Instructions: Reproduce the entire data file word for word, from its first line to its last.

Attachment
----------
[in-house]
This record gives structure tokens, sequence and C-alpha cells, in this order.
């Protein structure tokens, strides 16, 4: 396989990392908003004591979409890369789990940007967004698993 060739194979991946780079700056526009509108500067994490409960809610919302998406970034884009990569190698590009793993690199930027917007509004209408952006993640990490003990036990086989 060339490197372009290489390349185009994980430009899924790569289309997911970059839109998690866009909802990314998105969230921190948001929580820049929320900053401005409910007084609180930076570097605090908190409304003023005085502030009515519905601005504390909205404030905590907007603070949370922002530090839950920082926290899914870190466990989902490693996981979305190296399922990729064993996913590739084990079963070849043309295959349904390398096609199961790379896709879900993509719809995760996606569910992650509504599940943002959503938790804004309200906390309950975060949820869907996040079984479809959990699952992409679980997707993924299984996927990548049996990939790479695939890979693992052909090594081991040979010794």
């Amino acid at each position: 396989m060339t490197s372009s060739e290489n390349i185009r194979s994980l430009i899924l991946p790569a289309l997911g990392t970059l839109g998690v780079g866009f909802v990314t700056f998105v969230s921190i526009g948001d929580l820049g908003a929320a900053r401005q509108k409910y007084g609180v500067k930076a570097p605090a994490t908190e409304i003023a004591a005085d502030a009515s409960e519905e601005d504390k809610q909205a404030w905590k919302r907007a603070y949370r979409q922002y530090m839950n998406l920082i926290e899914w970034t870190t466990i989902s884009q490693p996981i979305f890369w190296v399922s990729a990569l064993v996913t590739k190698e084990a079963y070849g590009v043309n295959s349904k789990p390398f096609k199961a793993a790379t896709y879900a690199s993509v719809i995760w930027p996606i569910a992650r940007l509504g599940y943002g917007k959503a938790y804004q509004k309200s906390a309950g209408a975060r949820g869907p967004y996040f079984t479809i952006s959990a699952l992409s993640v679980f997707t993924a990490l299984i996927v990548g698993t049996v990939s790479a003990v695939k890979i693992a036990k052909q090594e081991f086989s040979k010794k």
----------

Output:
[in-house]
This record gives structure tokens, sequence and C-alpha cells, in this order.
């Protein structure tokens, strides 16, 4: 396989990392908003004591979409890369789990940007967004698993 060739194979991946780079700056526009509108500067994490409960809610919302998406970034884009990569190698590009793993690199930027917007509004209408952006993640990490003990036990086989 060339490197372009290489390349185009994980430009899924790569289309997911970059839109998690866009909802990314998105969230921190948001929580820049929320900053401005409910007084609180930076570097605090908190409304003023005085502030009515519905601005504390909205404030905590907007603070949370922002530090839950920082926290899914870190466990989902490693996981979305190296399922990729064993996913590739084990079963070849043309295959349904390398096609199961790379896709879900993509719809995760996606569910992650509504599940943002959503938790804004309200906390309950975060949820869907996040079984479809959990699952992409679980997707993924299984996927990548049996990939790479695939890979693992052909090594081991040979010794």
């Amino acid at each position: 396989m060339t490197s372009s060739e290489n390349i185009r194979s994980l430009i899924l991946p790569a289309l997911g990392t970059l839109g998690v780079g866009f909802v990314t700056f998105v969230s921190i526009g948001d929580l820049g908003a929320a900053r401005q509108k409910y007084g609180v500067k930076a570097p605090a994490t908190e409304i003023a004591a005085d502030a009515s409960e519905e601005d504390k809610q909205a404030w905590k919302r907007a603070y949370r979409q922002y530090m839950n998406l920082i926290e899914w970034t870190t466990i989902s884009q490693p996981i979305f890369w190296v399922s990729a990569l064993v996913t590739k190698e084990a079963y070849g590009v043309n295959s349904k789990p390398f096609k199961a793993a790379t896709y879900a690199s993509v719809i995760w930027p996606i569910a992650r940007l509504g599940y943002g917007k959503a938790y804004q509004k309200s906390a309950g209408a975060r949820g869907p967004y996040f079984t479809i952006s959990a699952l992409s993640v679980f997707t993924a990490l299984i996927v990548g698993t049996v990939s790479a003990v695939k890979i693992a036990k052909q090594e081991f086989s040979k010794k």